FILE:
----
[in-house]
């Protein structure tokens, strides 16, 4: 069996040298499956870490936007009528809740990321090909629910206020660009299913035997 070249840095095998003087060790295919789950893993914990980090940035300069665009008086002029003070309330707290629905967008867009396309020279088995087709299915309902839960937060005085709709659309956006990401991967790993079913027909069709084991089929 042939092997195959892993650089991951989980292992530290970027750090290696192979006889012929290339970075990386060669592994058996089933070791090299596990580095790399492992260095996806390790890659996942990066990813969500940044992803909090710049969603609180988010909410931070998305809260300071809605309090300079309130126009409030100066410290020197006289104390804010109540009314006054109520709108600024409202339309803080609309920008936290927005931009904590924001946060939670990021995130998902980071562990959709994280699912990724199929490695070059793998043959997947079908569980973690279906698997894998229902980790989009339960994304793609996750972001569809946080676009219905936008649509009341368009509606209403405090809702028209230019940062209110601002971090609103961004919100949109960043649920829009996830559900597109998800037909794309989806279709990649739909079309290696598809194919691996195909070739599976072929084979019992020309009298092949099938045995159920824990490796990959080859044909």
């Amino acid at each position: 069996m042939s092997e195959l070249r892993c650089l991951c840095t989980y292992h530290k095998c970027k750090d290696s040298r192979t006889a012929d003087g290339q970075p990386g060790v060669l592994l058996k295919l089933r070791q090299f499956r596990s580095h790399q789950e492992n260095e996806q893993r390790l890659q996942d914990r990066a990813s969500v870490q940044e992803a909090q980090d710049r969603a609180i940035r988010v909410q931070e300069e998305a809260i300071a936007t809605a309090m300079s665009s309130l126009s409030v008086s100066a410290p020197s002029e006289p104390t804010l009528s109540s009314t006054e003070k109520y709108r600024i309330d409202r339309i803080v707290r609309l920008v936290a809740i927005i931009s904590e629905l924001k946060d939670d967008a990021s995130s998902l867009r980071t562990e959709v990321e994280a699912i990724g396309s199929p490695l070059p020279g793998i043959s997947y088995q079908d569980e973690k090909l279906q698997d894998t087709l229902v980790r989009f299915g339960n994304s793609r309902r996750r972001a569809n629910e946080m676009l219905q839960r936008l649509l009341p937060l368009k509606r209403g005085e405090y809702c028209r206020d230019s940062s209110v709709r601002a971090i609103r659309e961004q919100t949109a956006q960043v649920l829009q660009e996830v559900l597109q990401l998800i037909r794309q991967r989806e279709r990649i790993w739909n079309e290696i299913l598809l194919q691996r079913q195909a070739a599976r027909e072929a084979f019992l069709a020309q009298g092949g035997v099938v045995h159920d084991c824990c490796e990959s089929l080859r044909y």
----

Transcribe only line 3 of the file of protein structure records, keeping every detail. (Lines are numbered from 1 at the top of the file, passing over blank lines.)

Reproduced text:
């Amino acid at each position: 069996m042939s092997e195959l070249r892993c650089l991951c840095t989980y292992h530290k095998c970027k750090d290696s040298r192979t006889a012929d003087g290339q970075p990386g060790v060669l592994l058996k295919l089933r070791q090299f499956r596990s580095h790399q789950e492992n260095e996806q893993r390790l890659q996942d914990r990066a990813s969500v870490q940044e992803a909090q980090d710049r969603a609180i940035r988010v909410q931070e300069e998305a809260i300071a936007t809605a309090m300079s665009s309130l126009s409030v008086s100066a410290p020197s002029e006289p104390t804010l009528s109540s009314t006054e003070k109520y709108r600024i309330d409202r339309i803080v707290r609309l920008v936290a809740i927005i931009s904590e629905l924001k946060d939670d967008a990021s995130s998902l867009r980071t562990e959709v990321e994280a699912i990724g396309s199929p490695l070059p020279g793998i043959s997947y088995q079908d569980e973690k090909l279906q698997d894998t087709l229902v980790r989009f299915g339960n994304s793609r309902r996750r972001a569809n629910e946080m676009l219905q839960r936008l649509l009341p937060l368009k509606r209403g005085e405090y809702c028209r206020d230019s940062s209110v709709r601002a971090i609103r659309e961004q919100t949109a956006q960043v649920l829009q660009e996830v559900l597109q990401l998800i037909r794309q991967r989806e279709r990649i790993w739909n079309e290696i299913l598809l194919q691996r079913q195909a070739a599976r027909e072929a084979f019992l069709a020309q009298g092949g035997v099938v045995h159920d084991c824990c490796e990959s089929l080859r044909y």